Once it's got that, it can read and write from the characteristic using just that handle, saving it having to send a potentially 128-bit UUID each time.

To get notifications, the central device has to find the 'descriptor' for the relevant characteristic. It'll then be able to set the NOTIFY or INDICATE bit in that characteristic, which will cause it to be sent a message whenever it changes.

Connecting (Puck as Central)

To connect to another device from Puck.js, you need its address. Addresses are of the form aa:bb:cc:dd:ee like the MAC address you might get on your WiFi - however they can also be 'public' (meaning there will never be two the same in the world) or 'random' (meaning you can only really rely on them being unique in a specific location). Pucks advertise as 'random'.

Note: Pretty much all actions when you are a central device take time - sometimes 100ms, sometimes 2 seconds or more if connecting. This means that the functionality in Pucks works using Callbacks or Promises. If you call a function it will most likely return immediately, and will call the function you supplied at a later date.

An easy way to see what devices are around is to use NRF.findDevices(...):

var devices;
NRF.findDevices(function(d) {
  devices = d;
}, 1000);

Will scan for 1 second (1000ms), and will print the devices it finds in range, as BluetoothDevice objects:

  BluetoothDevice {
    "id": "e7:e0:57:ad:36:a2 random",
    "rssi": -45,
    "services": [  ],
    "data": new ArrayBuffer([ ... ]),
    "name": "Puck.js 36a2"
  BluetoothDevice {
    "id": "c0:52:3f:50:42:c9 random",
    "rssi": -65,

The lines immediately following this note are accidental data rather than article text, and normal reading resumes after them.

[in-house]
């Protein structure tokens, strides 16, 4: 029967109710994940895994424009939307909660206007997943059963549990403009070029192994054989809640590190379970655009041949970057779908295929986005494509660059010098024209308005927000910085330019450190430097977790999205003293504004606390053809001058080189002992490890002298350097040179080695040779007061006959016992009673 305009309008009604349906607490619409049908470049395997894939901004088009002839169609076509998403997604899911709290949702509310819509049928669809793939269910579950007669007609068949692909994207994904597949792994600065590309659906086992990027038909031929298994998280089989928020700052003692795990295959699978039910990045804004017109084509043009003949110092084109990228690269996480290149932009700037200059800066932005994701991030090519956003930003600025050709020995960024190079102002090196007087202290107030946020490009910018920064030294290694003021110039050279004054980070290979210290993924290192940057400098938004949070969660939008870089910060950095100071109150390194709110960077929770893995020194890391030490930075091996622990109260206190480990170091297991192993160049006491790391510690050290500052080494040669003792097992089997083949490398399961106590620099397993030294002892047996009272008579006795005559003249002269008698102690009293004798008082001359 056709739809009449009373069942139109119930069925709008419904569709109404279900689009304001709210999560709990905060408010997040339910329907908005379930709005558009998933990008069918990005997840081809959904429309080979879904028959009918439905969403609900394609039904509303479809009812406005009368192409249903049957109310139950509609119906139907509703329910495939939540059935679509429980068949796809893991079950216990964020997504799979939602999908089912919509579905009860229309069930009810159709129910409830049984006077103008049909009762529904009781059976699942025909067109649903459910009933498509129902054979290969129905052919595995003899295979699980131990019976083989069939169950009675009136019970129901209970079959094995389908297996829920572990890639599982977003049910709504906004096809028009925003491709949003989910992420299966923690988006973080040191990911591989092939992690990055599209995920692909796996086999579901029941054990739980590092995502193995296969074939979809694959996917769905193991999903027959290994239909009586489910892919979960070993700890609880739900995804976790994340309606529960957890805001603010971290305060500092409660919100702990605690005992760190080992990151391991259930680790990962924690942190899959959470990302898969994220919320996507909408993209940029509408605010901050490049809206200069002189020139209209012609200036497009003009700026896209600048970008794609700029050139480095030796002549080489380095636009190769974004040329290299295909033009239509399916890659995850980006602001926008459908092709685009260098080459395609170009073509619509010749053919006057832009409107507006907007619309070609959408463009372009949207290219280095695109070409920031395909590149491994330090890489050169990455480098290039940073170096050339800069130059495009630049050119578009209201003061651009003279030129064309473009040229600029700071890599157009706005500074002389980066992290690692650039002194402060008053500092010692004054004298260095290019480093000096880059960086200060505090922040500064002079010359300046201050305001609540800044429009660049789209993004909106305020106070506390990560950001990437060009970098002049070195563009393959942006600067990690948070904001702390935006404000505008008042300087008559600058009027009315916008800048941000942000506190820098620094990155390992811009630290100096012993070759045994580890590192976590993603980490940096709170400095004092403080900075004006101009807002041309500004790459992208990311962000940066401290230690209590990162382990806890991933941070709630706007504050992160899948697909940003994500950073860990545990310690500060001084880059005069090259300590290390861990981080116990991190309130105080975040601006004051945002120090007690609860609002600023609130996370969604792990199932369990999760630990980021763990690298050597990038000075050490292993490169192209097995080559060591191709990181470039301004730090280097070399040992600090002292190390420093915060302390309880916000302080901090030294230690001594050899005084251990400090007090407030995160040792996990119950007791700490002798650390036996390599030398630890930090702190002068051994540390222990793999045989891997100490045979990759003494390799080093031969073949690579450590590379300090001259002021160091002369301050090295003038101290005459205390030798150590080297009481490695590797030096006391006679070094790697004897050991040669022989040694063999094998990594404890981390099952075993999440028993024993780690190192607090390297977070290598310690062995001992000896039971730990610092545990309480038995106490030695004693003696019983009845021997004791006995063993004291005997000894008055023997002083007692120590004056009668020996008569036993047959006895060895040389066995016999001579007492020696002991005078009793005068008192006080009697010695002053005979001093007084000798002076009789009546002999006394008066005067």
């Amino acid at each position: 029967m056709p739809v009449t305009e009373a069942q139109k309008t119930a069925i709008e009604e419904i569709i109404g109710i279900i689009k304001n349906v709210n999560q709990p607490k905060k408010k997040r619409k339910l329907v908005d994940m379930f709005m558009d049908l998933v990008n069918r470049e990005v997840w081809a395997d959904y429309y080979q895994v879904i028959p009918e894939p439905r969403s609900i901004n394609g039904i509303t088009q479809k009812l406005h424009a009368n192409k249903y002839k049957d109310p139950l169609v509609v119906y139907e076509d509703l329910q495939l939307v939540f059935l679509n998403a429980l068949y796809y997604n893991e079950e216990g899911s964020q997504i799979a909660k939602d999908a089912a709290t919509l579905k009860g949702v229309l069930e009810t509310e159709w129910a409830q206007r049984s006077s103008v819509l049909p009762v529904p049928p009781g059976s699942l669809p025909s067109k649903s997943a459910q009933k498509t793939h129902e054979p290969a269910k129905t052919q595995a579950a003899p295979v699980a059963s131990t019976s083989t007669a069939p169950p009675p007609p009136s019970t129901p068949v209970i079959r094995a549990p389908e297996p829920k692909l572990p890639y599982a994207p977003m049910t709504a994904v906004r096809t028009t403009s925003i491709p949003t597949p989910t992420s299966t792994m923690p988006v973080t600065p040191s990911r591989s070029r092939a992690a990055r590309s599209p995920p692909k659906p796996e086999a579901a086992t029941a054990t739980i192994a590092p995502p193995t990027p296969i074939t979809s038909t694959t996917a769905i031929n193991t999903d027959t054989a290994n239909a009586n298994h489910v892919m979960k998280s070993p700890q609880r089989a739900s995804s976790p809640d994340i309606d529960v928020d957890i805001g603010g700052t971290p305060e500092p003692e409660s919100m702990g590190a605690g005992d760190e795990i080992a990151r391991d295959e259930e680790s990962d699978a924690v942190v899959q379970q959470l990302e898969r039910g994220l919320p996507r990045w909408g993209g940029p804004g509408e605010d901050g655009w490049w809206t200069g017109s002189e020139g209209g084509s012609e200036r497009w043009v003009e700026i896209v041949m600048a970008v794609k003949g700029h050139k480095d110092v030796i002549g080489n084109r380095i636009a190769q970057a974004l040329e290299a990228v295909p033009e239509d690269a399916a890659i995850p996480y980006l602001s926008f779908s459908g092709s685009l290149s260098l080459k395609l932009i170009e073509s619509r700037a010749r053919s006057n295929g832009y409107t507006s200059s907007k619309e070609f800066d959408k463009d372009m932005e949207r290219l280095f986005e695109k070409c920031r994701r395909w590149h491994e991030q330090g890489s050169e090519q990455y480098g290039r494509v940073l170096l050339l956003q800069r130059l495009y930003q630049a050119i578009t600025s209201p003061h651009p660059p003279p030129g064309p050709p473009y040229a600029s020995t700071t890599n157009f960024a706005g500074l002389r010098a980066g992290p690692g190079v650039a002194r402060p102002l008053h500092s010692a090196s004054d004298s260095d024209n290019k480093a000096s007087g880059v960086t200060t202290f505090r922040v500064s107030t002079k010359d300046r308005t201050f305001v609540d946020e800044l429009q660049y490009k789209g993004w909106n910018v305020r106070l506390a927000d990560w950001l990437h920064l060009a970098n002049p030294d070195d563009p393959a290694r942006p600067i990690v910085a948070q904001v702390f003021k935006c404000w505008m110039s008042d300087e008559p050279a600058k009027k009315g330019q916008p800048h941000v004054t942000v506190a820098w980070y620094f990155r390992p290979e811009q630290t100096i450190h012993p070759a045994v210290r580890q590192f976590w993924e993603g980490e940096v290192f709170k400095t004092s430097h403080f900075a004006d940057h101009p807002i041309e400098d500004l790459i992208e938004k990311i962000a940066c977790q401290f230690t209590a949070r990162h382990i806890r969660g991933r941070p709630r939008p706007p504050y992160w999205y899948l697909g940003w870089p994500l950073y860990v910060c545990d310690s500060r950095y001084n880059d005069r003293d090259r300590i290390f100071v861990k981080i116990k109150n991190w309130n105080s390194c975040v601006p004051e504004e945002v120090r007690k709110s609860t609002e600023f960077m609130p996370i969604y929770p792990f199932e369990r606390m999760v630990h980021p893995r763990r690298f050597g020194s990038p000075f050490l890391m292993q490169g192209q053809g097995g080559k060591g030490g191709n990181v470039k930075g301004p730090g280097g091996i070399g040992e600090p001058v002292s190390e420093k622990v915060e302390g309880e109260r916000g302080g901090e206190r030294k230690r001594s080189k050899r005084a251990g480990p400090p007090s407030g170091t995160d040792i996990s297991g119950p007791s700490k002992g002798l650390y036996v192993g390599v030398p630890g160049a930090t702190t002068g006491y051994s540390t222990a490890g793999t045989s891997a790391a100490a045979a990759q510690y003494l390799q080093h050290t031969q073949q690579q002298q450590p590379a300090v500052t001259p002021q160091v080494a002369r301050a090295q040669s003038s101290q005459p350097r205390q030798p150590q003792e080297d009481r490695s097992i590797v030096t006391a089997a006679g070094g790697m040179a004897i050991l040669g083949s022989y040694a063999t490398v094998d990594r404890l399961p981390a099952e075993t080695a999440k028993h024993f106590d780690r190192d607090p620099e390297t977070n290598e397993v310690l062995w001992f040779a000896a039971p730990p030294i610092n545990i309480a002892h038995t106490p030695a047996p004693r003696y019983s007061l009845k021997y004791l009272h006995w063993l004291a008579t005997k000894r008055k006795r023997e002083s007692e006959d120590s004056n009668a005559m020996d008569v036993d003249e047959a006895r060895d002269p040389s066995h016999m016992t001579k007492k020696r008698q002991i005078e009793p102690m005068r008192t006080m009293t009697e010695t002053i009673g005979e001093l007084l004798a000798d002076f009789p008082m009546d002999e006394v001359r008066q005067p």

"services": [  ],
    "data": new ArrayBuffer([ ... ]),
    "name": "Puck.js 8f57"

You can then call BluetoothDevice.gatt.connect(...) on the device that findDevices returned, and can then use promises to find a service, characteristic, write to it, and finally disconnect:

devices[0].gatt.connect().then(function(g) {
  gatt = g;
  return gatt.getPrimaryService("6e400001-b5a3-f393-e0a9-e50e24dcca9e");
}).then(function(service) {
  return service.getCharacteristic("6e400002-b5a3-f393-e0a9-e50e24dcca9e");
}).then(function(characteristic) {
  return characteristic.writeValue("LED1.set()\n");
}).then(function() {

The example above will connect to a Puck, send some text to turn an LED on, and will disconnect.

If you were trying to put this all together you'd need to put the connect in the findDevices callback, like this:

NRF.findDevices(function(devices) {
  if (devices.length<1) throw new Error("Nothing found!");
  devices[0].gatt.connect().then(function(g) {
    gatt = g;
    return gatt.getPrimaryService("6e400001-b5a3-f393-e0a9-e50e24dcca9e");
  }).then(function(service) {
    return service.getCharacteristic("6e400002-b5a3-f393-e0a9-e50e24dcca9e");
  }).then(function(characteristic) {
    return characteristic.writeValue("LED1.set()\n");
  }).then(function() {
}, 1000);

There are nicer ways of doing this though - see below.

Note: The only way to disconnect from a device is to call disconnect on the BluetoothRemoteGATTServer object returned by NRF.connect.

Other connection methods

  • There's an easy utility module that makes the process of writing to another Puck really easy.
  • You can use NRF.connect(...) to connect directly using just an address (which you can find in id returned from findDevices). This is useful if you always want to connect to the same device.
  • You can also use NRF.requestDevice instead of NRF.findDevice(). It's modelled on the Web Bluetooth function navigator.bluetooth.requestDevice, and will allow you to connect to any device of a certain type or name.